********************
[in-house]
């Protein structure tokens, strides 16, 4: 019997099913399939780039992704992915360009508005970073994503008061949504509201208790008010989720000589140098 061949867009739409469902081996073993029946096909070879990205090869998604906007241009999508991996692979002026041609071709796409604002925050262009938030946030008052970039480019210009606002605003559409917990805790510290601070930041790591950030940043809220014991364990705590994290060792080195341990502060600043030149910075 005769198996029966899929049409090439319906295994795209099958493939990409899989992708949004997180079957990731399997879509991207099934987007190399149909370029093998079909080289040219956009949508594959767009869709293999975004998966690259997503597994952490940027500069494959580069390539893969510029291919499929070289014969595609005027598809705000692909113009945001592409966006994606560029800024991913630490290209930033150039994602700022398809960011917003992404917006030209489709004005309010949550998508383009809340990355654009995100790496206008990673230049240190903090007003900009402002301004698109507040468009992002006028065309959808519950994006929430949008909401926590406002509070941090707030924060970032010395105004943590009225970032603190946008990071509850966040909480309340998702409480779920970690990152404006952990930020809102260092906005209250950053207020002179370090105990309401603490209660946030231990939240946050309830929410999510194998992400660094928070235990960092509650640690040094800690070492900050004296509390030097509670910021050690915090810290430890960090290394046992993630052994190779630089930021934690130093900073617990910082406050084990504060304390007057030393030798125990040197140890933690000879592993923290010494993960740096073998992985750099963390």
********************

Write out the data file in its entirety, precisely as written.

[in-house]
């Protein structure tokens, strides 16, 4: 019997099913399939780039992704992915360009508005970073994503008061949504509201208790008010989720000589140098 061949867009739409469902081996073993029946096909070879990205090869998604906007241009999508991996692979002026041609071709796409604002925050262009938030946030008052970039480019210009606002605003559409917990805790510290601070930041790591950030940043809220014991364990705590994290060792080195341990502060600043030149910075 005769198996029966899929049409090439319906295994795209099958493939990409899989992708949004997180079957990731399997879509991207099934987007190399149909370029093998079909080289040219956009949508594959767009869709293999975004998966690259997503597994952490940027500069494959580069390539893969510029291919499929070289014969595609005027598809705000692909113009945001592409966006994606560029800024991913630490290209930033150039994602700022398809960011917003992404917006030209489709004005309010949550998508383009809340990355654009995100790496206008990673230049240190903090007003900009402002301004698109507040468009992002006028065309959808519950994006929430949008909401926590406002509070941090707030924060970032010395105004943590009225970032603190946008990071509850966040909480309340998702409480779920970690990152404006952990930020809102260092906005209250950053207020002179370090105990309401603490209660946030231990939240946050309830929410999510194998992400660094928070235990960092509650640690040094800690070492900050004296509390030097509670910021050690915090810290430890960090290394046992993630052994190779630089930021934690130093900073617990910082406050084990504060304390007057030393030798125990040197140890933690000879592993923290010494993960740096073998992985750099963390």